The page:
Illinois analysis: BU must stop rush

By Matt Larsen
Sports Writer

It has been a momentary breath of fresh air for the Bears since their last regular season game on Nov. 20, but this year the breath is shorter than it has been in 16 seasons as they look to down the Fighting Illini Dec. 29 in the Texas Bowl.

“We have a great opponent in Illinois. They have done some fabulous things this year on the football field,” head coach Art Briles said. “Coach (Ron) Zook is very well respected in the coaching circles around the country.”

In his sixth season coaching the Illini, Zook’s squad experienced down years in 2008 and 2009 after an eye-catching, nine-win season in 2007 that ended in a trip to the 2008 Rose Bowl. Zook received numerous Coach of the Year honors that year.

The last two have been less convincing, as 2008 and 2009 saw a combined seven Illini wins.

Like the Bears, who closed the season with three losses, the Illini did not finish their season on a high note, losing three of their last four. Most recently the team lost 25-23 at Fresno State on Friday.

Also like the Bears, the Illini managed no big upsets in route to their improved but middle-of-the-conference finish, their biggest win coming in a 33-13 win over 7-5 Penn State.
Most of Zook’s Fighting Illini teams have been led by a rushing attack, and this edition is no different.

While both backfield starters have speed, junior running back Mikel LeShoure draws the most attention.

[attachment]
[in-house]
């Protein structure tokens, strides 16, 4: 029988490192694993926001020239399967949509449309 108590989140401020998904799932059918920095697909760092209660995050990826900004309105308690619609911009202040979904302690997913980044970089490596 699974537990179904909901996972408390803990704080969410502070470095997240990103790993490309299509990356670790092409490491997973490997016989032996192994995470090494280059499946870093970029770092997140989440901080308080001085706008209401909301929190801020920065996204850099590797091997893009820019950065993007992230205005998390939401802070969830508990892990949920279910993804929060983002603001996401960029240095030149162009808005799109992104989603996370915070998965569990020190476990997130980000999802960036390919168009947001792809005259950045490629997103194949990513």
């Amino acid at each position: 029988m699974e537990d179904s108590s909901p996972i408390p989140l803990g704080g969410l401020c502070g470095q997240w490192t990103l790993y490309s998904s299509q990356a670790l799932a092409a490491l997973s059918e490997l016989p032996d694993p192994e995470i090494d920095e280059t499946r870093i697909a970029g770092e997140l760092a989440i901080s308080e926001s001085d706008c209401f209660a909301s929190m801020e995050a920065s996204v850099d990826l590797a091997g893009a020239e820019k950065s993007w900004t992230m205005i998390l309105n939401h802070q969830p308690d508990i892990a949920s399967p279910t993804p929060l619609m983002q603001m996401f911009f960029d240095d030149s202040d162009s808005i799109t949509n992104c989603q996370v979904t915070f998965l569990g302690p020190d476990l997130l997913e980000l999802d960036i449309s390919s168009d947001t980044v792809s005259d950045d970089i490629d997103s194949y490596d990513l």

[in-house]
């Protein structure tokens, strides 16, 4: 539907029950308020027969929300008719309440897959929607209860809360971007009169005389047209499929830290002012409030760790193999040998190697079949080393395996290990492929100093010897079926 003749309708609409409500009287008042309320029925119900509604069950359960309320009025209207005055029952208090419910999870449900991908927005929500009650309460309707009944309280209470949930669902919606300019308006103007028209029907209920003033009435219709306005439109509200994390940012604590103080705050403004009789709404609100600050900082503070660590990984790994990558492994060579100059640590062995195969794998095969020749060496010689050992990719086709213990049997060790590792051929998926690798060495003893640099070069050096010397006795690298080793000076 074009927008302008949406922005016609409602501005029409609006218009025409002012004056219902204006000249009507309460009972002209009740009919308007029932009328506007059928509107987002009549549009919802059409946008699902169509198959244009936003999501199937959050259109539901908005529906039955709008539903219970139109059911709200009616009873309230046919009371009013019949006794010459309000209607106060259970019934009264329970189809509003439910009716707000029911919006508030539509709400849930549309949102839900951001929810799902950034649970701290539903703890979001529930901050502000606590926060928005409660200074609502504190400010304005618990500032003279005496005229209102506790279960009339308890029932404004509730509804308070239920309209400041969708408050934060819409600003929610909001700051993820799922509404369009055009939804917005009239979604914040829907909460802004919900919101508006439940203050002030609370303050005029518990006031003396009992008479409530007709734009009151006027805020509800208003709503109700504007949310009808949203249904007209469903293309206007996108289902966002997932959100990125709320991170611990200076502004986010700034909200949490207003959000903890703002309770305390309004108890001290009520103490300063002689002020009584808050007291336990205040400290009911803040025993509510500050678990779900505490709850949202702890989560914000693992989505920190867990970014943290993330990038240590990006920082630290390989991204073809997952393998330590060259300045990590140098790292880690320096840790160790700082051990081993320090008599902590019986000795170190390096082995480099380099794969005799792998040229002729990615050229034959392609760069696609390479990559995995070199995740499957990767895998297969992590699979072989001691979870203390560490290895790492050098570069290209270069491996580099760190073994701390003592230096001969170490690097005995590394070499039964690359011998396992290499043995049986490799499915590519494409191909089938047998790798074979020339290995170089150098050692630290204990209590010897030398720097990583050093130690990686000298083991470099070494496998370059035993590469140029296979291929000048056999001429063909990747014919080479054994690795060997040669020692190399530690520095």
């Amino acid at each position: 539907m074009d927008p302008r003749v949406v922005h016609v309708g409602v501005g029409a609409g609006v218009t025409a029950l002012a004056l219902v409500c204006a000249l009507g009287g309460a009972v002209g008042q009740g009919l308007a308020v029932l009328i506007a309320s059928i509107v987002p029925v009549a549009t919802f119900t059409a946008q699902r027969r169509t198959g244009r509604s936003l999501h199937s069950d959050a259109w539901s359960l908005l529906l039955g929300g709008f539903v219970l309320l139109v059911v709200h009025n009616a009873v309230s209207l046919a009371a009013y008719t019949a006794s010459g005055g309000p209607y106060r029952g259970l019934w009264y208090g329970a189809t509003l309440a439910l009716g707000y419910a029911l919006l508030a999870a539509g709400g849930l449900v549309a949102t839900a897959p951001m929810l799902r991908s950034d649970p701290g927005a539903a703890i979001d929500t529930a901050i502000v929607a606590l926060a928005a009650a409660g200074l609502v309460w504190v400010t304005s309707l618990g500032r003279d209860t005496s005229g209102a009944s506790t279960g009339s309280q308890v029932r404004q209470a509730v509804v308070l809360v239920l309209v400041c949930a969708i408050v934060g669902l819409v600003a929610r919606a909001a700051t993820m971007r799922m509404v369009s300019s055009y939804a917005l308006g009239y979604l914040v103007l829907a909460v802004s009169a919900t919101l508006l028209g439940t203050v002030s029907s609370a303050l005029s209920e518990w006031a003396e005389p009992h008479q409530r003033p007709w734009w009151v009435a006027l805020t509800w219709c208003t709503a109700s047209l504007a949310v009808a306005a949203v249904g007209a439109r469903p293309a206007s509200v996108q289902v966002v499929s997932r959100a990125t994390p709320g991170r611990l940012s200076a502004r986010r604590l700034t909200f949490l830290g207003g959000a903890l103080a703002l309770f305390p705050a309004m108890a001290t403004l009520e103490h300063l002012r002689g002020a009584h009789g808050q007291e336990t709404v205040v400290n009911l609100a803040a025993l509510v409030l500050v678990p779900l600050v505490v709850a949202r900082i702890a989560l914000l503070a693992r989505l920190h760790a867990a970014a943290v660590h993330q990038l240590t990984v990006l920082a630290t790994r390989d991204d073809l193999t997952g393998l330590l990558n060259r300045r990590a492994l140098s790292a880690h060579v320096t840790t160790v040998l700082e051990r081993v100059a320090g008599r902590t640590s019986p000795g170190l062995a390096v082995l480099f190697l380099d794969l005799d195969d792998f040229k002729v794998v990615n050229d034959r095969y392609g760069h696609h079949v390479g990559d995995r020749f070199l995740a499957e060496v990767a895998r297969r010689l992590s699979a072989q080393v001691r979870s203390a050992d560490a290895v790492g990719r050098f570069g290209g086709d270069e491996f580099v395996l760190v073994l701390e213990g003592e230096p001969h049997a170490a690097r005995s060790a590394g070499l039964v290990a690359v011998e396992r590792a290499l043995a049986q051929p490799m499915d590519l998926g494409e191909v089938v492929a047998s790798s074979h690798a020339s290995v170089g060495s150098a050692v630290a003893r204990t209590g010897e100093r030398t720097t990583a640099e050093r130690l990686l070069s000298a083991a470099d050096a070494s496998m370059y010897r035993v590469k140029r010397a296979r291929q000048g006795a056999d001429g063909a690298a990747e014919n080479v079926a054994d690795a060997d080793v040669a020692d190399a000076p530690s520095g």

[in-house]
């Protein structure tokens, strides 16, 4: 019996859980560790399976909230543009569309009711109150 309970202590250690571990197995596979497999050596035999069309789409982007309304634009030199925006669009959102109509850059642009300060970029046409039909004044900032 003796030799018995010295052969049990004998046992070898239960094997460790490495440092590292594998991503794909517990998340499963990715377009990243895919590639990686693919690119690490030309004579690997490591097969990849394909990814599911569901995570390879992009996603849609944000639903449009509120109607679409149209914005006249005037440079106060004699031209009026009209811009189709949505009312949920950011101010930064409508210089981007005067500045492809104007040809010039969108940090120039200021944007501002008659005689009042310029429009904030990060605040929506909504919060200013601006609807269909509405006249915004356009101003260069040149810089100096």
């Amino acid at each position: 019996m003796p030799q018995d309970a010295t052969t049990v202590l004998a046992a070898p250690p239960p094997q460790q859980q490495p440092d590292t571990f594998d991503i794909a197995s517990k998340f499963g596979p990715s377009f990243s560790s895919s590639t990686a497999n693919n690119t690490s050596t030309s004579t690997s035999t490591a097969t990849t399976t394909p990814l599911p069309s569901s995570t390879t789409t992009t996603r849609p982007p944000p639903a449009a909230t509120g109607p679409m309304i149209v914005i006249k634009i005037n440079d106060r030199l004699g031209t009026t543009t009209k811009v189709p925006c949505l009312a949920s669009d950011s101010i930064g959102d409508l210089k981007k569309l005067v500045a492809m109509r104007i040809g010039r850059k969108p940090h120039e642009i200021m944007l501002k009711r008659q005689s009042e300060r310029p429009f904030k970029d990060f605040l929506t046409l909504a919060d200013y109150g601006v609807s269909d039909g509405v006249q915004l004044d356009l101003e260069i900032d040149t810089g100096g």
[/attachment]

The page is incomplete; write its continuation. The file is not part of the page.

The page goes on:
“Both those guys are really good,” Briles said. “The QB is a good runner. LeShoure is First-team All Conference. They are 13th in the nation in rushing the football, third in the nation in time of possession. Those are all factors that we will really look into.”

At 6 feet, 230 pounds, LeShoure combines speed and power in his running style.

He has picked up more than 1,500 yards this season while quarterback Nathan Scheelhasse has added 815 of his own.

Though playing in a pass-saturated Big 12, the Bears showed their ability to overcome a run-minded Kansas State team and the conference’s second-best rusher, Daniel Thomas, in a 47-42 win earlier this year.

Senior safety Byron Landor took advantage of the chance to scout the Illini last Friday.

“Actually they came on TV the other night and I texted all my roommates and told all of them ‘Make sure you watch the game,’” he said with a smile. “They are a running team; I think we have done a pretty good job with the run this year as a defense.”

The Illini offense has also been lights out in the red zone, finishing nearly 94 percent of red zone trips with points.

Defensively, Illinois brings a consistent and balanced approach. They sit at fifth in the Big Ten in total defense, giving up 344 yards a game, 131 rushing and 213 passing.
With their game Friday against Fresno State, the Illini’s schedule had them playing their last game two weeks later in the season than the Bears.

Unlike Landor, senior offensive tackle Danny Watkins chose to use this time to take a mini hiatus from football.

“I didn’t watch any football over the past week,” he said, smiling after his teammate’s comment about watching the Illinois-Fresno game. “We had a little shutdown there for a bit. It was nice to cool the jets so to speak. When we got on the field there [in Saturday’s practice], it was a good atmosphere. Everyone was juiced up, ready to go.”

Briles believes the rest has been just what the doctor ordered.

“We have a refocused, refreshed football team,” he said.